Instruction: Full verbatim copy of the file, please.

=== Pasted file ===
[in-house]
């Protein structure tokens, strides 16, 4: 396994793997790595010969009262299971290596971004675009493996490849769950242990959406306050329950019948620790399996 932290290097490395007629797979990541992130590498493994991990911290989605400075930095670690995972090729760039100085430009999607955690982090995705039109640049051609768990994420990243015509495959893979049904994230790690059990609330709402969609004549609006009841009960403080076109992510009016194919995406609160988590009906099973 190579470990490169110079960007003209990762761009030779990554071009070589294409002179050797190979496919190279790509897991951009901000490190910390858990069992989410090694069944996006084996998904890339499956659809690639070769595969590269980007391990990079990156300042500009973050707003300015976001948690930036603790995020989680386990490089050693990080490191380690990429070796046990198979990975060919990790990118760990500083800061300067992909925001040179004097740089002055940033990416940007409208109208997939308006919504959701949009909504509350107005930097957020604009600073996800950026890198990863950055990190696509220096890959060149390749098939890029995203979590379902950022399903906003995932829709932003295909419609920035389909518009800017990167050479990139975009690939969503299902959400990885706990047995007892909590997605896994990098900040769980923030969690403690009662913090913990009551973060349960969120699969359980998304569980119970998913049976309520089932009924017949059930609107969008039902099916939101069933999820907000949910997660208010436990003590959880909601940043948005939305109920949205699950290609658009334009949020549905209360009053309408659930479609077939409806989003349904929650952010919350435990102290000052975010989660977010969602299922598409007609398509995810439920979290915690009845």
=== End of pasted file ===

[in-house]
């Protein structure tokens, strides 16, 4: 396994793997790595010969009262299971290596971004675009493996490849769950242990959406306050329950019948620790399996 932290290097490395007629797979990541992130590498493994991990911290989605400075930095670690995972090729760039100085430009999607955690982090995705039109640049051609768990994420990243015509495959893979049904994230790690059990609330709402969609004549609006009841009960403080076109992510009016194919995406609160988590009906099973 190579470990490169110079960007003209990762761009030779990554071009070589294409002179050797190979496919190279790509897991951009901000490190910390858990069992989410090694069944996006084996998904890339499956659809690639070769595969590269980007391990990079990156300042500009973050707003300015976001948690930036603790995020989680386990490089050693990080490191380690990429070796046990198979990975060919990790990118760990500083800061300067992909925001040179004097740089002055940033990416940007409208109208997939308006919504959701949009909504509350107005930097957020604009600073996800950026890198990863950055990190696509220096890959060149390749098939890029995203979590379902950022399903906003995932829709932003295909419609920035389909518009800017990167050479990139975009690939969503299902959400990885706990047995007892909590997605896994990098900040769980923030969690403690009662913090913990009551973060349960969120699969359980998304569980119970998913049976309520089932009924017949059930609107969008039902099916939101069933999820907000949910997660208010436990003590959880909601940043948005939305109920949205699950290609658009334009949020549905209360009053309408659930479609077939409806989003349904929650952010919350435990102290000052975010989660977010969602299922598409007609398509995810439920979290915690009845």